How to Organize for Independent Home Schooling

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How to Organize for Independent Home Schooling

As a Charlotte Mason home educator, I love to train my children in self-learning and independence in their studies. Starting the year organized is one of the best ways to accomplish this for my children.

I would love to share with you a few of the wonderful statements of Charlotte Mason of ‘self-learning’ or ‘independent home school’ for modern terms:

“Self-education is the only possible education; the rest is mere veneer laid on the surface of a child’s nature.”

“There is no education but self-education.”

So, as you can see why I organize our home school to be in a way of ‘self-learning’ or ‘independent’ for a child that is able to read and older.

Organizing for Independent Learning using Magazine Holders

Here is how I organize for independent home schooling:

  • Purchase Magazine Holders – I use one magazine holder for each subject being taught, plus an extra one for daily work.
  • Label each holder with the subject – For my elementary and middle school children, I label one for Daily, History, Nature/Science, Geography, Literature and The Arts.
  • Fill each holder with their books – At the beginning of a school year, each holder will contain the living books, binder books and a nature journal. In the daily holder, I place their Bible, math book, spelling book, character work and memory work.
  • Construct a grade notebook – This notebook has a checklist for each week’s assignments that the child will check off on their own, even when dependent work is done together. It is their syllabus for the year and has been the catapult to raising independent learners in our home. I put this 1/2 inch notebook in the daily magazine holder, where they are required to return it when finished using it.

Are you interested in the gentle art of learning that Charlotte Mason’s method utilizes?  If you aren’t sure where to start, how to implement it with your children (even high schoolers) or just wanting encouragement from other Charlotte Mason educators, join the Mother Culture Connections for Charlotte Mason Educators Facebook group, where we have monthly parties for topics that matter to our members.

 

This post was written by:
Dollie Freeman, is a veteran homeschooler who has educated her children with the Charlotte Mason way from preschool through high school. She shares about finding joy in the everyday of home, family and homeschool on her blog, Teachers of Good Things.

Comments

  1. I like this idea very much. Our curriculum has Charlotte Mason aspects in it and with the increased amount of schoolwork, I think organizing it like this is a very great idea! I also like the idea of the checklist. Thank you for sharing.

  2. I like your idea but I don’t know if it would work for us. We homeschool our 10 yr old autistic son, who is very disorganized! This last year, I set him up with a binder and dividers for each subject but he usually just dropped it wherever along with any pens or pencils he used that day when we were finished for the day. It didn’t matter how much he was told to put the binder in a desk I put in my craft room. Just about every morning, we ended up having a treasure hunt ALL over our house! It could be found in his room, our room, the living room, or kitchen but very rarely in his desk! I would love to hear any ideas anyone would have to help with the problem.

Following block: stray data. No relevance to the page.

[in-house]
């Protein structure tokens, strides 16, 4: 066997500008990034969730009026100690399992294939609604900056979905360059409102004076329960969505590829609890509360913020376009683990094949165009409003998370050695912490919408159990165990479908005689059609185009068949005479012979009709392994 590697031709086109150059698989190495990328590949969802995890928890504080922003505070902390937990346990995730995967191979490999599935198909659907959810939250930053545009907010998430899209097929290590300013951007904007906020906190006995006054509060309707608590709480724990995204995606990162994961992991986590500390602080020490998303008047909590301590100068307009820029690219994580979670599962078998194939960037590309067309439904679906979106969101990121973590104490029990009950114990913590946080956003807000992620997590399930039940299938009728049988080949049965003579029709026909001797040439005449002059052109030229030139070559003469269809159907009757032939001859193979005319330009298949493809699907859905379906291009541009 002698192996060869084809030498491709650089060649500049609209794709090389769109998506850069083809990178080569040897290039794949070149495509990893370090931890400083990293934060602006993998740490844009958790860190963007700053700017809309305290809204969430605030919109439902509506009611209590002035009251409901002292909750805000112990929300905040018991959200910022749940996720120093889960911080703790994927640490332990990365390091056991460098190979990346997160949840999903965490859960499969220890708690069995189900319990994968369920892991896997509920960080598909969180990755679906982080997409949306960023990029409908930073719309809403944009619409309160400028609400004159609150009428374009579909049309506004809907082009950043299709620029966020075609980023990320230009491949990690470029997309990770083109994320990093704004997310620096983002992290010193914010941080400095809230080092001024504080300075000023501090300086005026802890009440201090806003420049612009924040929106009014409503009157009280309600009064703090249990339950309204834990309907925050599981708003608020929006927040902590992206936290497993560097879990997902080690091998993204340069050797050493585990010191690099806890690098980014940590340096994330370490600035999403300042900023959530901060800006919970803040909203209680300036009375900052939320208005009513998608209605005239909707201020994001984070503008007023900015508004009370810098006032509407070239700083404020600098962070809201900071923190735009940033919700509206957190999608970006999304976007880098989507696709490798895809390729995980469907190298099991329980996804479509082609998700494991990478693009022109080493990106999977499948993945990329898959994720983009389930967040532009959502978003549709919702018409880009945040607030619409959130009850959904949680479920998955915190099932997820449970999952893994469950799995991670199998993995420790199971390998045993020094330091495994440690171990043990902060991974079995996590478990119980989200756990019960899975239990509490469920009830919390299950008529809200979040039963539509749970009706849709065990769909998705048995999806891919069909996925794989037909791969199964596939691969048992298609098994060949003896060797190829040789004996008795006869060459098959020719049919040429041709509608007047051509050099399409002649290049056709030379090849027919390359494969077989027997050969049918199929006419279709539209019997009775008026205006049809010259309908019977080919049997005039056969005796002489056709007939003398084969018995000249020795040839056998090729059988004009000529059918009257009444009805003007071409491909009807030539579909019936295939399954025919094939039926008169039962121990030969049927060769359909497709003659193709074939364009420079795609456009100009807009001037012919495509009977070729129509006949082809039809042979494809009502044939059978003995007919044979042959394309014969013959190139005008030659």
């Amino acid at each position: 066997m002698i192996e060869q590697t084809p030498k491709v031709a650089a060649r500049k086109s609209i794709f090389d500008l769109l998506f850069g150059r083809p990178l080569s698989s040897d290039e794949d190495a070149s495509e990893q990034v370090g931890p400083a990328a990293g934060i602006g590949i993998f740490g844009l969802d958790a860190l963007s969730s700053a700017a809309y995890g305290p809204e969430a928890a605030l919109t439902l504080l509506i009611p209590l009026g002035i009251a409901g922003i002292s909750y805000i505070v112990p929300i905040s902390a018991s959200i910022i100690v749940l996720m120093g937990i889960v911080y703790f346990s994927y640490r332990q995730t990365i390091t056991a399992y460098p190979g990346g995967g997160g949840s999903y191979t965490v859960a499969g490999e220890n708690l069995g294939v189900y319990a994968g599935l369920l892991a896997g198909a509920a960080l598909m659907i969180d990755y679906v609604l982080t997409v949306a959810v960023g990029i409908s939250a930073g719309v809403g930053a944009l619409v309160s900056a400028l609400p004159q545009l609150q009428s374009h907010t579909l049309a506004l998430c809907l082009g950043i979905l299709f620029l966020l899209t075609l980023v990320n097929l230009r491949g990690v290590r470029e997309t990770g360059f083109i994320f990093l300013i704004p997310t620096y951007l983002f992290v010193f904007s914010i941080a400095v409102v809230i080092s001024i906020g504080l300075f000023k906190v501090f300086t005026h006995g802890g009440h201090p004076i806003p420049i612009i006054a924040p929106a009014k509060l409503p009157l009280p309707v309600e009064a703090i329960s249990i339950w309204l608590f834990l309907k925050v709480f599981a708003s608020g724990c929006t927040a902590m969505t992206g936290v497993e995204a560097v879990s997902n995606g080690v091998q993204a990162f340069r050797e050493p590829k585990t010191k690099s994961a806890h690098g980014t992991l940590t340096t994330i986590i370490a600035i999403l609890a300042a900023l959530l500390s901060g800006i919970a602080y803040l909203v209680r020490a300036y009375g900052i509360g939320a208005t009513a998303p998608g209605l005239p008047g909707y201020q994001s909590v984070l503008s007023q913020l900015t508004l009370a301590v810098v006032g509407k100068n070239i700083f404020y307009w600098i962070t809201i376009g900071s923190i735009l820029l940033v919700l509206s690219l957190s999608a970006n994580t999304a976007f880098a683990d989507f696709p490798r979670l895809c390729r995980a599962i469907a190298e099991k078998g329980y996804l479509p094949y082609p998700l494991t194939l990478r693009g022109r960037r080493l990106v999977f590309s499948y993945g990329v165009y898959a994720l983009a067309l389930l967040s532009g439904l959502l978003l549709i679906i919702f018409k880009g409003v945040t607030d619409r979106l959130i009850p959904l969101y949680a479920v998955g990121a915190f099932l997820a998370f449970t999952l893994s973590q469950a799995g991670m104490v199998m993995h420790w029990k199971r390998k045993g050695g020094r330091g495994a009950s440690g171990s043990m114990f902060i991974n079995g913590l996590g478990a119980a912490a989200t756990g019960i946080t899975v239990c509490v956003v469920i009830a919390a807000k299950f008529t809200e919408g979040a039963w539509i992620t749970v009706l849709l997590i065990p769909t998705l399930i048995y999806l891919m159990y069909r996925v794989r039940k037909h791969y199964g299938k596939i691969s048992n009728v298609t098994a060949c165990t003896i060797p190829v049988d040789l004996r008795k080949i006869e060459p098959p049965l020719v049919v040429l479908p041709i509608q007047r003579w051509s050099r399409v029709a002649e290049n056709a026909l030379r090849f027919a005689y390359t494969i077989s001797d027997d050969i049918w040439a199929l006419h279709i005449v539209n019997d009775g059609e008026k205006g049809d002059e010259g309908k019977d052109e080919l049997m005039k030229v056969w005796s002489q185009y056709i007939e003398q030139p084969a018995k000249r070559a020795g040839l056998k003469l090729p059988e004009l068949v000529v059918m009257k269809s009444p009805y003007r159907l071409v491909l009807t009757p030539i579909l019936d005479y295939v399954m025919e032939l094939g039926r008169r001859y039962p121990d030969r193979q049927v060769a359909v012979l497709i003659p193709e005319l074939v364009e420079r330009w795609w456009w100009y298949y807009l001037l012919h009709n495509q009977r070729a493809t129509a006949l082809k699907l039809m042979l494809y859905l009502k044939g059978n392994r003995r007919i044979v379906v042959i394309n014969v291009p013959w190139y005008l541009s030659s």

• A few ideas that comes to mind when I read your comment:

      – Spiral notebooks: This helped my second child who couldn’t or won’t take care of his things as I had asked again and again. I decided that this was better than getting frustrated daily. It works for him!

      – If he works in one place, have his things in that area, so it doesn’t have to leave the area.

      – Reward system: stickers for each day his things are taken care of and then after X number of stickers, get something from a treasure box. (dollar store things are great, since you can get several things in one package)

    • Actually, Sue Patrick, author of Workbox System came up with the system precisely FOR her autistic child, and it’s very similar to this. There are a couple aspects of her system that she emphasizes, though (like clear containers) that are different, so you might find it beneficial to look at.

  3. This is a good idea, I’m actually redoing ours after several years of the same. It doesn’t seem to be working anymore. I was wondering about your grade/checklist, would or could you post a picture of it for inspiration. Thanks.

  4. I love the idea of grouping all the boys things into magazine holders!
    I like how neat and organized that keeps our shelves! I also created a weekly planner for my boys, which we keep in a 3-ring binder with all their copywork and narrations. Teaching our kids to be organized is very high on our homeschooling goal list!
    I made these planners
    http://www.teacherspayteachers.com/Product/Calendar-Time-Management-Student-Planner-and-Weekly-Calendar-1438248
    For my boys, and just this morning, my youngest was up before 7 doing “school” because being organized helps him take ownership of his day. Love it!!

    Thank you for sharing this! It will bless many:)

  5. I love this idea! I think I’ll give it a trial run this winter when we house-sit for 3 months.

  6. Hi! Thanks for sharing your homeschool organization. As I will begin homeschooling my children . I find this so helpful for my children and I. I had a question are all children materials going to be put in the magazine holders. Or is each child to have there own magazine holders. ? Thanks !

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